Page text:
Despite the nostalgia that has engulfed American culture in recent years, there never was a "golden age"; of family. When the Lynds visited Middletown in the 1920s, it was in the midst of the mother of sexual revolutions—the age of flaming youth. The 1950s, now revered as the pinnacle of the American family dream, was to people who lived it also an age of anxiety. For cultural critics of the time, the great menaces to family life and American character were juvenile delinquency, comic books (the Senate even held hearings on comics), and, strange as it may seem now, the suburbs.
History is an antidote to hysteria. Gillis, along with other historians of the family, recognizes that we are now, for good or ill, living through one of the most intensive periods of social, economic, and political change since the democratic and industrial revolutions of the eighteenth and nineteenth centuries. But the world is not what it was in 1955 or 1855; families today face unprecedented conditions—some of which stem from changes few would want to reverse, such as women's strides toward equality.
Four of these books bring us into the firing line of the current cultural war over the family. They represent part of the output of the Institute for American Values, the think tank responsible for the sudden shift in the national debate on the family since 1992. Barbara Dafoe Whitehead, author of The Divorce Culture, wrote the op-ed on Murphy Brown that inspired the remark in Dan Quayle's speech; she was also the author of the 1993 cover article in the Atlantic Monthly declaring that "Dan Quayle Was Right."
Whitehead's new book expands on those earlier pieces about the dangers of divorce and single parenthood. So do the books by her colleagues—Maggie Gallagher's The Abolition of Marriage, David Popenoe's Life Without Father, and most of the articles in Promises to Keep, a book of readings edited by Popenoe, along with Jean Bethke Elshtain and David Blankenhorn, who have also written variations on the same themes. Their argument is, we live in a "post-marital," "post-nuclear family" society. Marriage has disappeared as a cultural ideal. A "culture" or ideology of liberation and self-fulfillment, originating in the 1960s and sustained by the liberal elite, has spread throughout the society, leading to the disintegration of the two-parent family and the desertion of their children by vast numbers of men. Single parenthood, or "fatherlessness," whether it occurs in the inner city or the suburbs or through divorce or out-of wedlock birth, is a tragedy for children, and a catastrophe for the rest of society. It is the direct cause of our worst individual and social problems: poverty, crime, violence, delinquency, drug and alcohol abuse, school failure, teenage pregnancy, welfare dependency. In short, it is the number one domestic problem facing the country, because it drives all the rest.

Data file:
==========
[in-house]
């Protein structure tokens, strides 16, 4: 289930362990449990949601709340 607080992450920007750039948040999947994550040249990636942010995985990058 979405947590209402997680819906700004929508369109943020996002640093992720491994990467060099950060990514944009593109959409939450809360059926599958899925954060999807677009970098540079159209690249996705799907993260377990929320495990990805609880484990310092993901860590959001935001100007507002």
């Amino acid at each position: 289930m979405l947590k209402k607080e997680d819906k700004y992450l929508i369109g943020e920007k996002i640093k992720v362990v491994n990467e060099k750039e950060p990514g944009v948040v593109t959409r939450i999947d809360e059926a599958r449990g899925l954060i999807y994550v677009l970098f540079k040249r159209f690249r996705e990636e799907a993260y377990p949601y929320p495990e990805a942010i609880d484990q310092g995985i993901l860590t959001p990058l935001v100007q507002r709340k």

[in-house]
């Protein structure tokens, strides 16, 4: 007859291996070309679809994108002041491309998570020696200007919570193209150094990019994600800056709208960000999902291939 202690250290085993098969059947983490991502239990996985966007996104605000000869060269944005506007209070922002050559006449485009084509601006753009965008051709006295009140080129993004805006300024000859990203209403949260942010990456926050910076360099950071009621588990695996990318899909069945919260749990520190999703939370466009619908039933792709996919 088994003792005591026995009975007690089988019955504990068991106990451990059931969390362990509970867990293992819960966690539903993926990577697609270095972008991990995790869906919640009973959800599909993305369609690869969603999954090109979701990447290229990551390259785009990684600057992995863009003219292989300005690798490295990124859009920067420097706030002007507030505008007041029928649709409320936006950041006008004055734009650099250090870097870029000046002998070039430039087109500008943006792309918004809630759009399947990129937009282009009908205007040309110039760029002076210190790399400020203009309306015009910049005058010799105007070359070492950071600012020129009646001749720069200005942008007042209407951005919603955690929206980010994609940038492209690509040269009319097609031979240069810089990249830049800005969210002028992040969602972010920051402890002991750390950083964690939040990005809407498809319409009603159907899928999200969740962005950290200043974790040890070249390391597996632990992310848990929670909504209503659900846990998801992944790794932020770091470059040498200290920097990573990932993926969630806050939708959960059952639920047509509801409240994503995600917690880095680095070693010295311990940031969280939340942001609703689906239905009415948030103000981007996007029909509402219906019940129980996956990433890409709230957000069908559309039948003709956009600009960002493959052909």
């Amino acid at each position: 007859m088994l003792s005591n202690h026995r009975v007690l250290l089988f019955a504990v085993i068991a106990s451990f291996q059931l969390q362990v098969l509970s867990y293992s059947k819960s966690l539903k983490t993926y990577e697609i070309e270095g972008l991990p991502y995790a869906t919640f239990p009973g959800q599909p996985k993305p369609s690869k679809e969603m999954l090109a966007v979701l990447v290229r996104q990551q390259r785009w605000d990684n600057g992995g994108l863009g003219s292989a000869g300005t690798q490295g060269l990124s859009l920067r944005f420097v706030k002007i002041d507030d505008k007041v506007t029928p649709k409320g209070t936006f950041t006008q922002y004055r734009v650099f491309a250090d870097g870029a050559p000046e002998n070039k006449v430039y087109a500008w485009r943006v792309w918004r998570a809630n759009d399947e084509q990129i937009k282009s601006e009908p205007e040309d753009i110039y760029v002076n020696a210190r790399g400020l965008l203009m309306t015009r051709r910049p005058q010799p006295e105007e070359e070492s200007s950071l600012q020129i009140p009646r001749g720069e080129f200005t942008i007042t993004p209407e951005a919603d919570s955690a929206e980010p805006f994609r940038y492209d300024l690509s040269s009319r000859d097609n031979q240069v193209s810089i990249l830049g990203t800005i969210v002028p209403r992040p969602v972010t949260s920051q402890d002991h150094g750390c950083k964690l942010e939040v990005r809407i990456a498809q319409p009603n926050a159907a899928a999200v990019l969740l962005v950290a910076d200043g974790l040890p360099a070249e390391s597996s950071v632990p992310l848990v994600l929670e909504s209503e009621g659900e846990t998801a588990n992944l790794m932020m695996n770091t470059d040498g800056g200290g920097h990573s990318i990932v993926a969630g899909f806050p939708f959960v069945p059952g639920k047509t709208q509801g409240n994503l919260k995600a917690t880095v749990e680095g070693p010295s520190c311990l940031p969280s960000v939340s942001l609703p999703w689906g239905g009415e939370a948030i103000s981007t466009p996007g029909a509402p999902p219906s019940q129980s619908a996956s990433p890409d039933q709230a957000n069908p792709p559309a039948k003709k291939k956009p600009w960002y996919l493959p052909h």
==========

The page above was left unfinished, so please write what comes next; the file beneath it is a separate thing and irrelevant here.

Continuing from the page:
The solution? A crusade to dismantle and repeal the culture of divorce and unwed parenthood. As the Institute for American Values writes in its mission statement, "the two-parent family, based on a lasting monogamous marriage," is "the most efficacious one for child rearing." These authors differ on particular issues such as no-fault divorce (Gallagher would abolish it, Whitehead has recently argued that doing so would be a mistake), or premarital sexual relationships (Popenoe favors responsible ones, Gallagher is shocked by the idea). But they all agree that the heart of the problem lies in the prevailing cultural values. They favor a range of public and private initiatives to "restore" marriage and make alternatives to the two-parent biological family socially unacceptable and practically difficult.
Since these arguments have become the conventional wisdom over the past four years, there is a certain déjà vu quality to the books. Social scientists and others who take issue with this analysis have been on the defensive, fending off charges of being "against" the two-parent family, "for" divorce and single parenthood, and indifferent to children's well-being. Nevertheless, the analysis remains flawed. The Institute for American Values and its associates present a skewed and misleading version of the research evidence on the causes and effects of divorce and single parenthood. For example, institute writers feature the highly pessimistic divorce studies of Judith Wallerstein and her colleagues, which have been severely criticized on methodological grounds by other divorce researchers. The children in Wallerstein's study were not studied before the divorce to determine whether their problems were new. Nor were they compared to children whose parents remained in unhappy marriages or, indeed, to any other control group.
At the same time, Whitehead and her colleagues ignore more systematic research that does not support horror stories about the effects of divorce. In 1991, for example, the journal Science published a report based on a large, two-nation study of children at age 7 and later at age 11. The results showed that, compared to those who remained in intact families, children whose parents had divorced in the interim did have more problems, but they had shown those problems at age 7, before the parents divorced.